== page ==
Monday, November 28, 2005

Dispatch From Geneva

First things first ... why did the French decide that they needed a different keyboard from Americans? What is wrong with the one we use? (I would add a few exclamation points here for effect, but I cannot find them ... ok, and I cannot find the apostrophe key either, so no contractions ...)

I had almost forgotten what it is like to be cold, but the gently falling Swiss snow has reminded me. I am in Geneva to attend a meeting of Francophone Methodists who are discussing the future of theological education. This is incredibly important to me and the pastors of Cameroon. We are not only waiting to ordain pastors, but we also want to train lay preachers and pastors.

The meetings dont start until Wednesday, leaving me with a few days to walk the town and look at the Christmas decorations. Fortunately, I have already done most of our Christmas shopping. I read in todays paper that the Swiss voted over the weekend to repeal their blue laws. In a vote of only 50.4% to 49.6%, they decided to let stores and businesses open on Sundays.

Personally, this is not a huge issue for me, and never has been. But I am slightly sad because this is just one more nail in the coffin for European Christianity. I am sure that the Reformers are rolling in their graves today to see what Geneva has become -- not an evil, degenerate, or pagan society, but one that simply just has moved beyond Christianity. The Church is almost entirely irrelevant anymore.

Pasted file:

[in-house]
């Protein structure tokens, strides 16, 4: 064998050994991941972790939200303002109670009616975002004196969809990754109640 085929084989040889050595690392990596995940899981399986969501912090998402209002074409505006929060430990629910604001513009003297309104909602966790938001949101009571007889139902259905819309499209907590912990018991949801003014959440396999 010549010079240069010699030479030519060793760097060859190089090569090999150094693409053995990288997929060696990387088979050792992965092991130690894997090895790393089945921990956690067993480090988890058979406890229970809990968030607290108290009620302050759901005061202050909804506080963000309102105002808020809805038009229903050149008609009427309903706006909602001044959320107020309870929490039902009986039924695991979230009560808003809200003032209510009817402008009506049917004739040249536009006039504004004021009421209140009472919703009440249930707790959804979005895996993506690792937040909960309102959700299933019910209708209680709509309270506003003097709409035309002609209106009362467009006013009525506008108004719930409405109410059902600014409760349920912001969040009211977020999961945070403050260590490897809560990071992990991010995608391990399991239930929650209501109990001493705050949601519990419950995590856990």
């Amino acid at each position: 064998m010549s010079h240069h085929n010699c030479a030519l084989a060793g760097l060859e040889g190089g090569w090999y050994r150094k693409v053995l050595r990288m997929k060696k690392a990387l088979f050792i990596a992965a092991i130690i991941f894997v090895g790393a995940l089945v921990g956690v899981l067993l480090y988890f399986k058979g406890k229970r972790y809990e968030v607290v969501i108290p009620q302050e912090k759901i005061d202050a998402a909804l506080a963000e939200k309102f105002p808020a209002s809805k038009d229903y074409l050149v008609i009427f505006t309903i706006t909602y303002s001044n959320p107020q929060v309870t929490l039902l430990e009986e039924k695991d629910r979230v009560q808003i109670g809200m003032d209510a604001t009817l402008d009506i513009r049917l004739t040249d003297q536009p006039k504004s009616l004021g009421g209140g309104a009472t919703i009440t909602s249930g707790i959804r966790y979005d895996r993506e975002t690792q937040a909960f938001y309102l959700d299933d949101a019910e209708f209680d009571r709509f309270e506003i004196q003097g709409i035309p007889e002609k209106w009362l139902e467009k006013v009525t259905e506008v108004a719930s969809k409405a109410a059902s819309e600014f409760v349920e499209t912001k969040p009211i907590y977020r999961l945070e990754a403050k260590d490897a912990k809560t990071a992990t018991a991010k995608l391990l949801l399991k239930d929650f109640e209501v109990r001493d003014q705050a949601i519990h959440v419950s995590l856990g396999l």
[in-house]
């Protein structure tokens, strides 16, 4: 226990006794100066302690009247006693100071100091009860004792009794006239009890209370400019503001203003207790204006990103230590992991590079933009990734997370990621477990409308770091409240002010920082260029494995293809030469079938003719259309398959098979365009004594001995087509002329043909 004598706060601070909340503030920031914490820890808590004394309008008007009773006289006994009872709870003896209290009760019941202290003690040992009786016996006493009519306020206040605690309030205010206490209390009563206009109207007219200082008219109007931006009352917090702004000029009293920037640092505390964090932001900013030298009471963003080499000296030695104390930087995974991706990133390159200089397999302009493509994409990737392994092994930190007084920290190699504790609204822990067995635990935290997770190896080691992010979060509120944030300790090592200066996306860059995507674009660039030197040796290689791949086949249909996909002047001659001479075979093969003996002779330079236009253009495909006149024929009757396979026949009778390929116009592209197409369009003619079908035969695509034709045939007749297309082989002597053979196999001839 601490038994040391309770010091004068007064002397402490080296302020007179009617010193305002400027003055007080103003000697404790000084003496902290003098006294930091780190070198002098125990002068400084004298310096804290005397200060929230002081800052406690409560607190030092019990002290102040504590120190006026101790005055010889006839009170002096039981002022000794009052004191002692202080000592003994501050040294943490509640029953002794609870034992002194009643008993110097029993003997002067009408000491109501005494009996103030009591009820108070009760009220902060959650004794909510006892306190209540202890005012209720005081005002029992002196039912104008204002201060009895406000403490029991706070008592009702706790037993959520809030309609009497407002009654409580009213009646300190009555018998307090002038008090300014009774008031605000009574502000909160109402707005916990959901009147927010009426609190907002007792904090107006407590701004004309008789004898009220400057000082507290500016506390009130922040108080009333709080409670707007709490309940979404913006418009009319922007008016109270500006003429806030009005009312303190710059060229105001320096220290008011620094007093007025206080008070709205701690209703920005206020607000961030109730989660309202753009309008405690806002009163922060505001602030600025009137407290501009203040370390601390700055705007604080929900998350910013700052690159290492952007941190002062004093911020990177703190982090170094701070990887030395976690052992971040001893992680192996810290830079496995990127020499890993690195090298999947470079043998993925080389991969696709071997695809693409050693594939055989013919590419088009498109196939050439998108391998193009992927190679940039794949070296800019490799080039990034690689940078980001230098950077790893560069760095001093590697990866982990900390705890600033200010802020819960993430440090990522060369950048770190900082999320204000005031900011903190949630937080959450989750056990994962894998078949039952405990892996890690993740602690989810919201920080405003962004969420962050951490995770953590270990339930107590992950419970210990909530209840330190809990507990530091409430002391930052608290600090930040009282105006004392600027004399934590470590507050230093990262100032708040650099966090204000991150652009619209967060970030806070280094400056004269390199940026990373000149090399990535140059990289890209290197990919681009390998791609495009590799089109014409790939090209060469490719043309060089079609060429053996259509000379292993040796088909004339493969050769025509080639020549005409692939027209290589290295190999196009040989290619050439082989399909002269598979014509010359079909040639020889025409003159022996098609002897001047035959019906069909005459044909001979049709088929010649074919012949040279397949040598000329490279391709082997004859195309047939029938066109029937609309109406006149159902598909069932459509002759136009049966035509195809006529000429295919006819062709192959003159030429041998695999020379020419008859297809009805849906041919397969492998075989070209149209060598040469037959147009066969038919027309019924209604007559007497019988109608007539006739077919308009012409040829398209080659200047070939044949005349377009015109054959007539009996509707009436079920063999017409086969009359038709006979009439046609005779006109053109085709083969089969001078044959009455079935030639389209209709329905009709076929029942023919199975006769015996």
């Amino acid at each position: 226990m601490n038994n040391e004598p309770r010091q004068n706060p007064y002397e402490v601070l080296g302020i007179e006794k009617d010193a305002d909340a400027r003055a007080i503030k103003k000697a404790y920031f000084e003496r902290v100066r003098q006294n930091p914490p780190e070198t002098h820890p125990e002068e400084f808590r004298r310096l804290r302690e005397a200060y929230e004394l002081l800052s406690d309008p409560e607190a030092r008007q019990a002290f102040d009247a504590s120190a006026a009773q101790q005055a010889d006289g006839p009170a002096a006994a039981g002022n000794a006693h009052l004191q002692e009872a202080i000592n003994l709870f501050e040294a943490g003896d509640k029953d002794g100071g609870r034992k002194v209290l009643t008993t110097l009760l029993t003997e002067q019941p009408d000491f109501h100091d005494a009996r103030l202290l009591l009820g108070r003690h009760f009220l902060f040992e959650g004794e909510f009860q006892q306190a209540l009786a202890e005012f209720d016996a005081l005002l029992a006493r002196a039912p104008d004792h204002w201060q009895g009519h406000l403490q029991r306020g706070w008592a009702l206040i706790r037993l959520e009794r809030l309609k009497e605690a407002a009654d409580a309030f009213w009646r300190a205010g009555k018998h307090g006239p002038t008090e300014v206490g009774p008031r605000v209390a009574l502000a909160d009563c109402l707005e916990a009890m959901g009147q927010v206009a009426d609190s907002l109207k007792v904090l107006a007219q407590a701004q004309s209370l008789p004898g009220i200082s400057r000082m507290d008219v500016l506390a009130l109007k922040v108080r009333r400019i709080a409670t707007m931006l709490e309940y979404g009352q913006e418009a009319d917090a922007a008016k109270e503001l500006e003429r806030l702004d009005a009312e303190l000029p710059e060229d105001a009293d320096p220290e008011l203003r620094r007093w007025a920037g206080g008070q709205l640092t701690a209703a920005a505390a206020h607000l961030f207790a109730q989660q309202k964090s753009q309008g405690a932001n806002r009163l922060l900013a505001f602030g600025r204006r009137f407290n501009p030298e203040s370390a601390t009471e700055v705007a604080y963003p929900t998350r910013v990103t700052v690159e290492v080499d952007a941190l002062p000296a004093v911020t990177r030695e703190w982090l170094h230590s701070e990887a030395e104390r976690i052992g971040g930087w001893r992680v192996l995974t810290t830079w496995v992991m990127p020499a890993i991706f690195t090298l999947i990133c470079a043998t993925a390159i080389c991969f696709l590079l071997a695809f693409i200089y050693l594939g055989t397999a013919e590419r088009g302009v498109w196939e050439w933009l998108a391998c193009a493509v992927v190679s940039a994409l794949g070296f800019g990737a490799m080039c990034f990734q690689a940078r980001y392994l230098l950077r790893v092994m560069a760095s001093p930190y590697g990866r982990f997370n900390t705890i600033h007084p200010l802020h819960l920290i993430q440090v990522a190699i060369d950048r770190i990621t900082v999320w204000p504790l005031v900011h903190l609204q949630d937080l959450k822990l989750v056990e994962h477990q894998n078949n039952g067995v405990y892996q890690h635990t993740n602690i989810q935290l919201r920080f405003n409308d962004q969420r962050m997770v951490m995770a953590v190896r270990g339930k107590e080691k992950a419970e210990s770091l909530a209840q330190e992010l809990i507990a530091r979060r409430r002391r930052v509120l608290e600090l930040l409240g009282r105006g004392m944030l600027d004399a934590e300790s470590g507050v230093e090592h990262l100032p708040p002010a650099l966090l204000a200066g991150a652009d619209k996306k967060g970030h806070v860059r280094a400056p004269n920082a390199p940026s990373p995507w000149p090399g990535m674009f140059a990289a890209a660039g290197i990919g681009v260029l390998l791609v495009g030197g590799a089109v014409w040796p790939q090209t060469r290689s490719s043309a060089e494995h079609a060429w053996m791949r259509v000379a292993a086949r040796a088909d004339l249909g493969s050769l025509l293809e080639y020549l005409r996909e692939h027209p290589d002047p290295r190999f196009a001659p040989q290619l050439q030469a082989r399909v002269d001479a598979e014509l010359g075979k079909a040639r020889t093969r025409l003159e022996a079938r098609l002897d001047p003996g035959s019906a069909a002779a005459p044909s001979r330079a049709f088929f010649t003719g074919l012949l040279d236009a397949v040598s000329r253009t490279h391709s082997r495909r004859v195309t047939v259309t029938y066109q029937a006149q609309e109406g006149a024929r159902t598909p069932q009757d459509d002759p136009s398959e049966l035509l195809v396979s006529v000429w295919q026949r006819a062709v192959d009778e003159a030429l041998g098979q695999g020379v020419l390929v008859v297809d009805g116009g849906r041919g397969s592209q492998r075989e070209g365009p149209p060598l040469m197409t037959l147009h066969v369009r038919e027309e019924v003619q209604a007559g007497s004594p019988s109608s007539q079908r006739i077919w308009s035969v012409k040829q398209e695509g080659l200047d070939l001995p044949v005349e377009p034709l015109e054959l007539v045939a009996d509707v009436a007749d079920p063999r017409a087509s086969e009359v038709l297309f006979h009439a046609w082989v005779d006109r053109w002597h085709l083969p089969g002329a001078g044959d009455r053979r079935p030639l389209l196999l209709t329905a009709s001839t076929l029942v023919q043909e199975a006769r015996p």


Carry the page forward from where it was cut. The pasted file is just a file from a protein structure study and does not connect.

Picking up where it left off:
I noticed that the Catholic Church received some press over the weekend, but only because of their position on homosexuality, not because of anything vital they have done or are doing.

Yet this is the place where the Reformation flourished, the place where the Bible was reborn and popularized, the cauldron of Protestant faith and thought. I refuse to completely canonize the Reformers, because they were, after all, flawed human beings like us all. Calvin was not above burning so-called heretics at the stake, and Luther had a mean anti-Semitic streak. Human rights advocates, they were not.

But one can argue that the Reformation did lay the ideological foundation for the birth of human rights, as well as the Protestant hallmarks of Scriptural integrity, the priesthood of all believers, and the primacy of grace over works. These are things that are still vitally important for the modern Christian.

And much of it was born here, among the people of Geneva, who believed a simple Protestant faith. In the future, however, they are going to be shopping on Sundays.